– Kyle Jones
    Jan 1 '13 at 4:49
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    @KyleJones Infertile offspring aren't the only possibility for interspecies breeding, even just on Earth...
    – Izkata
    Jan 1 '13 at 4:55
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    We do know that Human-Okampa offspring are able to reproduce as well from Before and After. Also, the occasional female mule has produced offspring when bred to a pure-breed horse or donkey.
    – Xantec
    Jan 1 '13 at 5:30
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    It plants and bacteria, of course, cross-breeding between species (i.e. genetically very dissimilar organisms) is much more common. Here reproductive isolation is accomplished by geographic factors more often than genetic. I certainly find it improbable that an obligate carnivore species and an omnivore species could interbreed, but it is not as impossible as you make it out to be. The Klingons could well have suffered a bottleneck effect, where only a few progenitors of their species survived some disaster.
    – Adamant
    Mar 7 '16 at 7:08

It's difficult to say, they do eat a lot of meat (at least the warrior class does), though this is not definitive.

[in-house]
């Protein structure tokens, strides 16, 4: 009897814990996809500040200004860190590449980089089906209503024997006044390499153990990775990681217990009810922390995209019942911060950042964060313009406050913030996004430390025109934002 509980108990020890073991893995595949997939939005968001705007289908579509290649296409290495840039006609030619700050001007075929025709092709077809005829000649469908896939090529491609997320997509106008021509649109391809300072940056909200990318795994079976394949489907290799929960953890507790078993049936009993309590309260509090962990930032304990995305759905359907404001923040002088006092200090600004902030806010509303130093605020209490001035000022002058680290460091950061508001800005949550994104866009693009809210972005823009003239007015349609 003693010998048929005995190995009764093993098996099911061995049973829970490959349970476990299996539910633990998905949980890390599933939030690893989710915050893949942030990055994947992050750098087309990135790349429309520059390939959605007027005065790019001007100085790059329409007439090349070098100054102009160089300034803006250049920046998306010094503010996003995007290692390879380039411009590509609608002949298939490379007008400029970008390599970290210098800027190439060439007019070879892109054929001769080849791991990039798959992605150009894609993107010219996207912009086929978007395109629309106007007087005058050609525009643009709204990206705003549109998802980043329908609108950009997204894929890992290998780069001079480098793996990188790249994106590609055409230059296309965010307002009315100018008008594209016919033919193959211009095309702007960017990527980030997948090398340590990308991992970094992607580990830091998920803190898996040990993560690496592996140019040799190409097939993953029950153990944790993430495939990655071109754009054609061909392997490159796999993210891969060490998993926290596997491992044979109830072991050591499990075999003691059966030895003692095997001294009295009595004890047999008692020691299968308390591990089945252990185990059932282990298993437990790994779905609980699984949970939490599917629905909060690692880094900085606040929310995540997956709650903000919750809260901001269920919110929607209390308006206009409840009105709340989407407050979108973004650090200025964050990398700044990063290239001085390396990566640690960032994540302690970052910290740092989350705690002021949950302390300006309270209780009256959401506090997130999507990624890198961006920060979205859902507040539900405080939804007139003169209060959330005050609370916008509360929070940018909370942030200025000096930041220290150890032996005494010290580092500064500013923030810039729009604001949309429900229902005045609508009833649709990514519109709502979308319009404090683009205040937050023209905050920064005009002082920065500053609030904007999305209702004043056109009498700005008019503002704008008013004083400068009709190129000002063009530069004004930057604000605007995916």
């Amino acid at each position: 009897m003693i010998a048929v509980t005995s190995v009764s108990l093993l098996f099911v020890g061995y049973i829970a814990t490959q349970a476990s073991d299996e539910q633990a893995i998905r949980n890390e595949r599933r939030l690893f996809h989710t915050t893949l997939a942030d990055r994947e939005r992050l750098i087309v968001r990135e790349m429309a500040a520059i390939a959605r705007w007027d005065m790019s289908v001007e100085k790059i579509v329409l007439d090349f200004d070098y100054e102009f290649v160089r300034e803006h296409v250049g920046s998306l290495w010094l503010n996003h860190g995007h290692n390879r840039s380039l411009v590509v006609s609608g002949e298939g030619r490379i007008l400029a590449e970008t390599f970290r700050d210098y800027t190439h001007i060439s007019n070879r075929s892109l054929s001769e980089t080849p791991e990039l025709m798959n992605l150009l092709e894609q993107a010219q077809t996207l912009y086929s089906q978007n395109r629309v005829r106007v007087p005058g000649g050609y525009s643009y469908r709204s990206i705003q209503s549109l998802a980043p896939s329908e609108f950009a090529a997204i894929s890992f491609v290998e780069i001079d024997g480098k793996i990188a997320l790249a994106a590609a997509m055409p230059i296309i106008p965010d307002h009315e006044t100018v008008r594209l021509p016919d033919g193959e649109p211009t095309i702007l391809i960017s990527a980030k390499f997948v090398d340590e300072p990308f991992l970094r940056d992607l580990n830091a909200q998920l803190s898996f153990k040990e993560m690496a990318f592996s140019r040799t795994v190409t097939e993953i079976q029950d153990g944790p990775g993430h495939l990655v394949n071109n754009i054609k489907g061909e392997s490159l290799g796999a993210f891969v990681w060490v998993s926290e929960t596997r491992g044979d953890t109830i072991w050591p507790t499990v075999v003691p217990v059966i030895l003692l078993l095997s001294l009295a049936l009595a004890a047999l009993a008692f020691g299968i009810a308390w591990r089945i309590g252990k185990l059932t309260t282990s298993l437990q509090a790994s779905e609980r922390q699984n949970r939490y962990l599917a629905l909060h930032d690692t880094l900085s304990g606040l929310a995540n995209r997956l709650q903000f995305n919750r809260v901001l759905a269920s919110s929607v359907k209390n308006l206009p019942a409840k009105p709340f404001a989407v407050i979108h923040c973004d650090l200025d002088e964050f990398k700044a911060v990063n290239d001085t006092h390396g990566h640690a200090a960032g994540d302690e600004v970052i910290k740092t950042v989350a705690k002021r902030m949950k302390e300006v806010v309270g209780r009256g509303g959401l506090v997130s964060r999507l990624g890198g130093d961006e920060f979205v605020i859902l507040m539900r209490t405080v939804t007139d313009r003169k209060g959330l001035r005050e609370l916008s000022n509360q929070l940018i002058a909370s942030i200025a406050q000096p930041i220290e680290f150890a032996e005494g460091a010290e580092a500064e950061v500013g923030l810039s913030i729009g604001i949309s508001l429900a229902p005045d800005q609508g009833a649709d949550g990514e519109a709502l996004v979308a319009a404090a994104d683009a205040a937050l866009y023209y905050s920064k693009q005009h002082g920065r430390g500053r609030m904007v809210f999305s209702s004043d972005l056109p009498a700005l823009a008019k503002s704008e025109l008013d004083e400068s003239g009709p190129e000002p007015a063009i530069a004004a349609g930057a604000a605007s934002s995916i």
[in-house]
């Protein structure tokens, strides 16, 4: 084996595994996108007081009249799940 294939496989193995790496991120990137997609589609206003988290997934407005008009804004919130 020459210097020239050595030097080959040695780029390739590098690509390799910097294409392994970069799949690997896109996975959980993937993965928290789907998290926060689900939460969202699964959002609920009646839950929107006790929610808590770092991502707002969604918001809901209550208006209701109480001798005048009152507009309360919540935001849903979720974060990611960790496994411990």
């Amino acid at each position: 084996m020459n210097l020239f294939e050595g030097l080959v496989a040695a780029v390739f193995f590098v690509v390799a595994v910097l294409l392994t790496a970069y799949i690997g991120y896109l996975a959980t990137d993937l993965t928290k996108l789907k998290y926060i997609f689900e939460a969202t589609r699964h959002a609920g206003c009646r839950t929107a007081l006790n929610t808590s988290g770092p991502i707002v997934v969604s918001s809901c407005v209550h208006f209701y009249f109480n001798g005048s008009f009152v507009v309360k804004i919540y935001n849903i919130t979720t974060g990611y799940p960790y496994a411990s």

On this site I found reference to the fact that Klingons cannot absorb nutrients as easily as humans can, which means more live food (though not necessarily meat) in their diets rather than preserved foods.

This would explain a strong preference for (live) meat as opposed to non-meat foods or preserved meat, but probably not obligate carnivores.

  • I find that dubious. A major reason to cook food is to make it chemically easier to digest. Another to kill parasites. I'd suspect klingons treat everything like raw sushi because they prefer the taste and their stomach acid and enzymes can destroy everything. May 29 at 20:31

Remember Worf survived for a time on star fleet ration packs and had a fondness for prune juice neither of which were animal products.

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    This is a couple of nice finds. The latter doesn’t necessarily prove the point one way or the other but the former might. Could you edit this answer to expand more on it? What episode/s was this shown in? Any evidence for what the ration packs contain? Etc.
    – TheLethalCarrot
    May 28 at 10:37

If you're interested in things that only appeared in novels, A Burning House describes a popular Vulcan restaurant in First City on Qo'nos. (The Vulcans, as you probably know, are vegetarians). According to the Memory Beta page, it "catered largely to Vulcanoids in the Klingon Empire's capital city, but also had a share of Klingon customers".

This doesn't really answer whether Klingons can survive with no meat, but it does show that they can eat meals that aren't meat, and at least some of them enjoy it.

  • I don't really think this addresses the question. Humans are capable of eating grass but that's not the same as saying that they could survive on a cow's diet
    – Valorum
    May 29 at 13:53